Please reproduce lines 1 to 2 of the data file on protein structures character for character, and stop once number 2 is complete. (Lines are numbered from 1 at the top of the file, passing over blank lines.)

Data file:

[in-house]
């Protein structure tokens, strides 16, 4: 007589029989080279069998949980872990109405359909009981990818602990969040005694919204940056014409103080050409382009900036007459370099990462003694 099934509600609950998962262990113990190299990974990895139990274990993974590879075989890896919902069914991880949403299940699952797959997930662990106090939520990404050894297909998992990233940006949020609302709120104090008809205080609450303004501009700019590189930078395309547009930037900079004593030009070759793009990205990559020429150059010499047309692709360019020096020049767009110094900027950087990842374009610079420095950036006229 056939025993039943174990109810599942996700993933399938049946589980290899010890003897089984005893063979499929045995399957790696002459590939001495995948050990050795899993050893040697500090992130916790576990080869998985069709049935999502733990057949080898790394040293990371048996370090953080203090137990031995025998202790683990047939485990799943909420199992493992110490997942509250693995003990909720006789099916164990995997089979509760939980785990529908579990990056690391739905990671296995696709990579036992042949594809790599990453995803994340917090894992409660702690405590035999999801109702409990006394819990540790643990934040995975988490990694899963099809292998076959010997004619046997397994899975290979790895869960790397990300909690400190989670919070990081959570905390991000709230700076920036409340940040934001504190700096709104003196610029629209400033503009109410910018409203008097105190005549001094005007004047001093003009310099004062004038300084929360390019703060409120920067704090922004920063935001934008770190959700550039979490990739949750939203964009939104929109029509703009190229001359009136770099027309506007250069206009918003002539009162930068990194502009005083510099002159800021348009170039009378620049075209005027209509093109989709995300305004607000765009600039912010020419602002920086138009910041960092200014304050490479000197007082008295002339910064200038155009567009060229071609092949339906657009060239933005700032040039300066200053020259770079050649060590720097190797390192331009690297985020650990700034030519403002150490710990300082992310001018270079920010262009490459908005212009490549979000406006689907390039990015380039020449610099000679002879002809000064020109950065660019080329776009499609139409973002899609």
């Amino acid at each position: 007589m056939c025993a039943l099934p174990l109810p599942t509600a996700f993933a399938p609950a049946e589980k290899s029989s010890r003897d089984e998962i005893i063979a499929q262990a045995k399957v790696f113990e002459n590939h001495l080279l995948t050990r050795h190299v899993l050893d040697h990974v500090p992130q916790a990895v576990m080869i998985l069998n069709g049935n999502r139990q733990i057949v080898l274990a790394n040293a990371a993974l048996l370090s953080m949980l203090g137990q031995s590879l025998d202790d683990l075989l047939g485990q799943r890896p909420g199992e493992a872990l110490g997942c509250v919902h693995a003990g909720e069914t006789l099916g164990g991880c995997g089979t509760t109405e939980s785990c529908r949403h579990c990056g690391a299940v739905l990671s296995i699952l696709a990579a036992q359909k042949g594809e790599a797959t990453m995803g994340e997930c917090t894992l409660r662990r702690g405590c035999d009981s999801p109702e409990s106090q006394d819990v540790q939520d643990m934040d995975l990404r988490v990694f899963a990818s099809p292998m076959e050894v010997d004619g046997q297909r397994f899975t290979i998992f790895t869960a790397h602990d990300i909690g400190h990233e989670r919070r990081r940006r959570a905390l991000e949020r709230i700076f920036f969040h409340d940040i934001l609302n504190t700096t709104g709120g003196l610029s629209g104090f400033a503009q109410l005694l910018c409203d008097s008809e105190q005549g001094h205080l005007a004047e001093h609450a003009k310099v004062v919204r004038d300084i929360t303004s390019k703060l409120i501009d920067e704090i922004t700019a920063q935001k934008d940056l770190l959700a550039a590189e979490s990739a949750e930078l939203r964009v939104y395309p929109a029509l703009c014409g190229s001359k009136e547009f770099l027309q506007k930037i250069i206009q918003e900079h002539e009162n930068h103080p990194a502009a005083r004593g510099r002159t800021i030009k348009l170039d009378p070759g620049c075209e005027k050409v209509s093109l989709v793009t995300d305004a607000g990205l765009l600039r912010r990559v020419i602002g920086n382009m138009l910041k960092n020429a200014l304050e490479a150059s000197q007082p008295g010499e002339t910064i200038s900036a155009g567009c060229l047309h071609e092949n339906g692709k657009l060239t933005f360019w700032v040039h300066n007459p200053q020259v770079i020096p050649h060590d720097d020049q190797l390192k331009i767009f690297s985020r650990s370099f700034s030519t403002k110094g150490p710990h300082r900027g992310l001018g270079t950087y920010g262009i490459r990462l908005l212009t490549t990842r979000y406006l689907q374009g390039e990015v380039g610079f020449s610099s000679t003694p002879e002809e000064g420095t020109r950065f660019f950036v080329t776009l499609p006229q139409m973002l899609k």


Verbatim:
[in-house]
């Protein structure tokens, strides 16, 4: 007589029989080279069998949980872990109405359909009981990818602990969040005694919204940056014409103080050409382009900036007459370099990462003694 099934509600609950998962262990113990190299990974990895139990274990993974590879075989890896919902069914991880949403299940699952797959997930662990106090939520990404050894297909998992990233940006949020609302709120104090008809205080609450303004501009700019590189930078395309547009930037900079004593030009070759793009990205990559020429150059010499047309692709360019020096020049767009110094900027950087990842374009610079420095950036006229 056939025993039943174990109810599942996700993933399938049946589980290899010890003897089984005893063979499929045995399957790696002459590939001495995948050990050795899993050893040697500090992130916790576990080869998985069709049935999502733990057949080898790394040293990371048996370090953080203090137990031995025998202790683990047939485990799943909420199992493992110490997942509250693995003990909720006789099916164990995997089979509760939980785990529908579990990056690391739905990671296995696709990579036992042949594809790599990453995803994340917090894992409660702690405590035999999801109702409990006394819990540790643990934040995975988490990694899963099809292998076959010997004619046997397994899975290979790895869960790397990300909690400190989670919070990081959570905390991000709230700076920036409340940040934001504190700096709104003196610029629209400033503009109410910018409203008097105190005549001094005007004047001093003009310099004062004038300084929360390019703060409120920067704090922004920063935001934008770190959700550039979490990739949750939203964009939104929109029509703009190229001359009136770099027309506007250069206009918003002539009162930068990194502009005083510099002159800021348009170039009378620049075209005027209509093109989709995300305004607000765009600039912010020419602002920086138009910041960092200014304050490479000197007082008295002339910064200038155009567009060229071609092949339906657009060239933005700032040039300066200053020259770079050649060590720097190797390192331009690297985020650990700034030519403002150490710990300082992310001018270079920010262009490459908005212009490549979000406006689907390039990015380039020449610099000679002879002809000064020109950065660019080329776009499609139409973002899609």